The stunning, pulse-pounding ensemble drama tells the groundbreaking story of love, rage and pride as it follows a group of New Yorkers confronting the AIDS crisis in the early 1980s. The story of a city in denial, The Normal Heart unfolds like a real-life political thriller, as a tight-knit group of friends refuses to let doctors, politicians and the press bury the truth of an unspoken epidemic behind a wall of silence. A quarter-century after it was written, this unflinching, and totally unforgettable look at the sexual politics of New York City during the AIDS crisis remains one of the theater’s most powerful evenings ever.

Tony Awards Acceptance Speech: The Normal Heart

Broadway’s Revival of The Normal Heart and The AIDS Crisis

Highlights From Broadway’s The Normal Heart

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The Projectionist: A Magical Miniature Movie Palace

The Projectionist: A Magical Miniature Movie Palace

Photography by:  Kendall Messick

The Projectionist is a wonderful series of photographs and a documentary short film by Kendall Messick, the story of Gordon Brinckle who created The Shalimar, a fully operational tribute to cinema’s great movie palaces constructed entirely in his basement.  The reality of Gordon’s “theatre of renown,” as he lovingly called it, was beyond anything you could have imagined.  His movie palace in the basement was a complete environment, containing all of the elements one would expect in an actual movie theater: a marquee, box office, auditorium, stage, screen, organ and a projection booth complete with projectors.  There were intricate details in the design and decoration everywhere that spoke to Gordon’s passion and obsession.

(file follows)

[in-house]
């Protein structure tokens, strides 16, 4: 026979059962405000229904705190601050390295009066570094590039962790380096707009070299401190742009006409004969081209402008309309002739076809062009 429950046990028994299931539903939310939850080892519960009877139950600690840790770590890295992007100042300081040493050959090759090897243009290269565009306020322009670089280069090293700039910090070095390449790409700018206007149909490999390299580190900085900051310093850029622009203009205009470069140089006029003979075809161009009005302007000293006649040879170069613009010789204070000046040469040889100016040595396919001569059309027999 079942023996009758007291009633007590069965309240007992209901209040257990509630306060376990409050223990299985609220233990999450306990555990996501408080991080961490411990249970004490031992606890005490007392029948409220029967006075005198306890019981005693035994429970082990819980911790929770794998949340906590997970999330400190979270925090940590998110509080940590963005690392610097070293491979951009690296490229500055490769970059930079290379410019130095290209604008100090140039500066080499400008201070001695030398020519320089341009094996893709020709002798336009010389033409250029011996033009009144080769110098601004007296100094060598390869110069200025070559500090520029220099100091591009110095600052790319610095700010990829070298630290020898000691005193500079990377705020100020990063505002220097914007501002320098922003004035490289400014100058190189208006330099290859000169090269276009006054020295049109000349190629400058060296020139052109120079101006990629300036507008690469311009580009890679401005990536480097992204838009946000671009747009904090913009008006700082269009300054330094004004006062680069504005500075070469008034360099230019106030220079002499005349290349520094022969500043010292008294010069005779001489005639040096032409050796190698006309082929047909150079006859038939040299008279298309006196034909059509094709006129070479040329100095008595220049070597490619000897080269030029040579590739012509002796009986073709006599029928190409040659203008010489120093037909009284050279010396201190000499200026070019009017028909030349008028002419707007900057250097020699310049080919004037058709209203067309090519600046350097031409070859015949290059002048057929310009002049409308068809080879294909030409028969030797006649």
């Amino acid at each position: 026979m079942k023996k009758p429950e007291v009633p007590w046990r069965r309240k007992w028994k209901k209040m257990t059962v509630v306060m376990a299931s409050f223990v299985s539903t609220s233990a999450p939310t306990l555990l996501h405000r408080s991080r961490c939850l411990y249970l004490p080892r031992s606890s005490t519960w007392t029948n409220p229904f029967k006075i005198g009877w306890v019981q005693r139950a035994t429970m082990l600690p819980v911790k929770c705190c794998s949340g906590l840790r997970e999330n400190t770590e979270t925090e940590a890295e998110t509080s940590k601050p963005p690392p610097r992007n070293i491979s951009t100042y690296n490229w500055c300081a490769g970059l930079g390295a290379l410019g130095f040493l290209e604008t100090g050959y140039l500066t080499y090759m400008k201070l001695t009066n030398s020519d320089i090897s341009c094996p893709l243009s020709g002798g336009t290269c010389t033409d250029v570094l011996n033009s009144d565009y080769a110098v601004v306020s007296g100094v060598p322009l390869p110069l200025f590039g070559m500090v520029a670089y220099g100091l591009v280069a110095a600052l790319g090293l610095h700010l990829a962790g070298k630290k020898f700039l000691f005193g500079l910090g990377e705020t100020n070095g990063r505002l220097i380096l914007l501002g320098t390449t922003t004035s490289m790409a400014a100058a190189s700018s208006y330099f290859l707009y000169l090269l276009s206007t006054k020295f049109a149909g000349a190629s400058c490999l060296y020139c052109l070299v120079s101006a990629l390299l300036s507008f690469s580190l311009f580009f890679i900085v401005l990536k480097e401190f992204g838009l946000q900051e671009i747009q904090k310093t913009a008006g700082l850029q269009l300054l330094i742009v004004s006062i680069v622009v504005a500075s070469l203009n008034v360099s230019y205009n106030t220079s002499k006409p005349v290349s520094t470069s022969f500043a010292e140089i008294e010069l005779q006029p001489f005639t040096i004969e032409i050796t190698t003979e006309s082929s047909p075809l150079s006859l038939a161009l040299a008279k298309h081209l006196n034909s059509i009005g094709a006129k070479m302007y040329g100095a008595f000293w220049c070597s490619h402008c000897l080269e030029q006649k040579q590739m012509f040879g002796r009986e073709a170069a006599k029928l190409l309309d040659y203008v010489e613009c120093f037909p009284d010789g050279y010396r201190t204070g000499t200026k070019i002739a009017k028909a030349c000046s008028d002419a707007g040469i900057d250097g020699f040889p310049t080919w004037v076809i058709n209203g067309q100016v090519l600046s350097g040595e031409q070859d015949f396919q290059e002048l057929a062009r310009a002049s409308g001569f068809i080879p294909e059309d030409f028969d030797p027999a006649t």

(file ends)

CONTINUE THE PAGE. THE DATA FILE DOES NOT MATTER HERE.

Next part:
Gordon Bickle’s miniature theatre was available for private showings, but he would also come and sit there to achieve a sense of calm.  It’s a matter of living the dream and finding comfort in it, sustaining your own vision against the odds.  The photographer Kendall Messick celebrates neglected lives, often of the elderly, and in Gordon Brinckle he discovered a real charmer.  The documentary is a meditation on aging, and it found a lively human spirit in Brinckle’s obsessions, bringing to light the work of an artist who worked with a giant heart.

The Projectionist: A Magical Miniature Movie Palace

PBS Interview: The Projectionist

Slide Show: The Projectionist/A Magical Miniature Movie Palace